The number of CNG offerings for fleets have increased extensively in recent years as government incentives (for vehicle purchase and infrastructure development) and low fuel prices have pushed fleets to consider

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The badge of access

natural gas pickups and vans. These work for the same reason many alternatives to gasoline or diesel do – the duty cycle or daily drive of the vehicle fits the limited fueling infrastructure and needs of the owner.

One arena where natural appears to be making some inroads is in medium- and heavy-duty trucks – the large trucks you see hauling loads in town and out on the highway. In recent years natural gas engines have increased in size and horsepower and have become a true alternative to the traditional diesel engine. But even with exponential growth, natural gas trucks still only comprise a few percentage points of the total new truck market in these sectors. All of the major truck makers offer natural gas-powered models and some specific applications, such as refuse trucks, are racking up some impressive sales numbers.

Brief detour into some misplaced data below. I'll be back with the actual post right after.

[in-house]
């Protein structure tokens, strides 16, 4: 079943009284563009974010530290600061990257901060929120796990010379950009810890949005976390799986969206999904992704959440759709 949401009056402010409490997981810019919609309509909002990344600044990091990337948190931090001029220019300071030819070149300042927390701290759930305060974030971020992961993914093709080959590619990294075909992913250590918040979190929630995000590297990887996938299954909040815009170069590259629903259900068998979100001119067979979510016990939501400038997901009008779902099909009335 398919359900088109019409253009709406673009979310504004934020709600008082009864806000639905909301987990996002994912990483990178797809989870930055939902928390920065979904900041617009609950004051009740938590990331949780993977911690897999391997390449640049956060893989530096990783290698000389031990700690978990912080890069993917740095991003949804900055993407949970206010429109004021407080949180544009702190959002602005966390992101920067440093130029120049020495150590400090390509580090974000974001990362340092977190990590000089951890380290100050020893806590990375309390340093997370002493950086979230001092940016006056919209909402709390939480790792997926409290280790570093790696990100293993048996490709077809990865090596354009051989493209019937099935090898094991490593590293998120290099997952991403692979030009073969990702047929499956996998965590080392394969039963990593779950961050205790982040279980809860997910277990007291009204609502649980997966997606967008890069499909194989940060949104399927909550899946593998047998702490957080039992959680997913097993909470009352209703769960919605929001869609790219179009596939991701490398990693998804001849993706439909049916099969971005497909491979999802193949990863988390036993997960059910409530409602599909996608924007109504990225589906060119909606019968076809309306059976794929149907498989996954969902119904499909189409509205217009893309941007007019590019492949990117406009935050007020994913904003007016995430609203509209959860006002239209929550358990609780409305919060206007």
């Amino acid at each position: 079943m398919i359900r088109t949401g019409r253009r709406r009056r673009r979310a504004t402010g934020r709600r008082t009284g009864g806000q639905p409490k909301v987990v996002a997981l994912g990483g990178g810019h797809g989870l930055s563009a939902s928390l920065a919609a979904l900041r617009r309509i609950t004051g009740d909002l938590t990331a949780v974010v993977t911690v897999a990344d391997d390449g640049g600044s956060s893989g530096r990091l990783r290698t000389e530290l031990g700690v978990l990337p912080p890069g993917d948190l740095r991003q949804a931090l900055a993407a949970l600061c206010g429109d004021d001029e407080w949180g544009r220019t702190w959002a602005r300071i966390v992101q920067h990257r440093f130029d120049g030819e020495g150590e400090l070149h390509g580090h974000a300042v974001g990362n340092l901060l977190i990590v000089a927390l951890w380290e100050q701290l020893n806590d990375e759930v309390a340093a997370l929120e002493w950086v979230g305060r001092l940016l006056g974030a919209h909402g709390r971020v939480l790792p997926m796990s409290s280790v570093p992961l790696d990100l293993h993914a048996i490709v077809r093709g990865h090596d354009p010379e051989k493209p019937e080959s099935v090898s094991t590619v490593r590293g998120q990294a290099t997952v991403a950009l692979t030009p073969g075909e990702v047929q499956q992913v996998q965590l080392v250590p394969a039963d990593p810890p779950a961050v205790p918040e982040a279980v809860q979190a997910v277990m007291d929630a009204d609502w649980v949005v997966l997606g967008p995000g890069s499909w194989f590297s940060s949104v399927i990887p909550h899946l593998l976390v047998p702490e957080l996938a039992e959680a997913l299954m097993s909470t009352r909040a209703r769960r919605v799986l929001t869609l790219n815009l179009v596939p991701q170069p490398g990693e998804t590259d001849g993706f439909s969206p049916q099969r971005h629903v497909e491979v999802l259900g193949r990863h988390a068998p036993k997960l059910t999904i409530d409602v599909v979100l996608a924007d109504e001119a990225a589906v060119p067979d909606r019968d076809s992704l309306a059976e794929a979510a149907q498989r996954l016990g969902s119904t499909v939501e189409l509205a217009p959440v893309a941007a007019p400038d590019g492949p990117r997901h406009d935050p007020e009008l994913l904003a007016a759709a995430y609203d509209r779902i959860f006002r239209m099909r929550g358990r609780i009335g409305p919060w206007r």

One issue that is just beginning to play out could spell the future – positively or negatively – for natural gas, and that is the ultimate environmental tally on fracking. As noted above, the technique of hydraulic fracturing has helped produce the abundant and cheap domestic natural gas. However, several environmental groups have started to raise alarms about the global warming gases emitted as part of the fracking process and have questioned the overall benefit of using natural gas in vehicles (using it to create electricity or heat homes lends itself to a different environmental conclusion). Recent government and academic studies have questioned the environmental and health impacts of fracking and found that it may be best to proceed cautiously.   

Competitor Vehicles

The Civic CNG’s closest rivals are the Volkswagen Jetta TDI, the Toyota Prius c and the Chevrolet Cruze Eco.

Words & Photos By John Faulkner

Posted March 1, 2014

Related stories you might want to check out:

Volkswagen Jetta TDI & Hybrid

Toyota Prius c Test Drive

Chevy Cruze Diesel Road Test

Company Turns Trees Into Gasoline Replacement

Company Turns Trees Into Gasoline Replacement

cellulosic ethanol,ZeaChem,RFS2,alternative fuel

Flex-fuel Jeep at ZeaChem plant

Update: March 12. ZeaChem announced today that it is now producing commercial-grade cellulosic chemicals and ethanol at its Oregon plant.